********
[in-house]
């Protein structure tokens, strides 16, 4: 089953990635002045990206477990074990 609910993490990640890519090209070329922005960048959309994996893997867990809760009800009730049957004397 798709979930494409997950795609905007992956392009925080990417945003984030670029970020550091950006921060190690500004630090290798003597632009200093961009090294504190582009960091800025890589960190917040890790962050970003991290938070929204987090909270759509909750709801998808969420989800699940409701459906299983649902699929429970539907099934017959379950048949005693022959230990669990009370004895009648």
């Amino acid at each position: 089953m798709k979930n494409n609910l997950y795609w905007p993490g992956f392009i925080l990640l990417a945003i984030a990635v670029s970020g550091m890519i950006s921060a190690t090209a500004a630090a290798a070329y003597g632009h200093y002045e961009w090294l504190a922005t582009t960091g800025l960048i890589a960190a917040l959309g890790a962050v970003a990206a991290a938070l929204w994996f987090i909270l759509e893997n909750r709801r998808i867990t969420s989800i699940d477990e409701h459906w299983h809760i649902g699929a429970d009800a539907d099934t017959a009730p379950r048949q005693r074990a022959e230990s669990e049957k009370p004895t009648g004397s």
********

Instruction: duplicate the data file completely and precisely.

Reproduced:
[in-house]
């Protein structure tokens, strides 16, 4: 089953990635002045990206477990074990 609910993490990640890519090209070329922005960048959309994996893997867990809760009800009730049957004397 798709979930494409997950795609905007992956392009925080990417945003984030670029970020550091950006921060190690500004630090290798003597632009200093961009090294504190582009960091800025890589960190917040890790962050970003991290938070929204987090909270759509909750709801998808969420989800699940409701459906299983649902699929429970539907099934017959379950048949005693022959230990669990009370004895009648």
């Amino acid at each position: 089953m798709k979930n494409n609910l997950y795609w905007p993490g992956f392009i925080l990640l990417a945003i984030a990635v670029s970020g550091m890519i950006s921060a190690t090209a500004a630090a290798a070329y003597g632009h200093y002045e961009w090294l504190a922005t582009t960091g800025l960048i890589a960190a917040l959309g890790a962050v970003a990206a991290a938070l929204w994996f987090i909270l759509e893997n909750r709801r998808i867990t969420s989800i699940d477990e409701h459906w299983h809760i649902g699929a429970d009800a539907d099934t017959a009730p379950r048949q005693r074990a022959e230990s669990e049957k009370p004895t009648g004397s």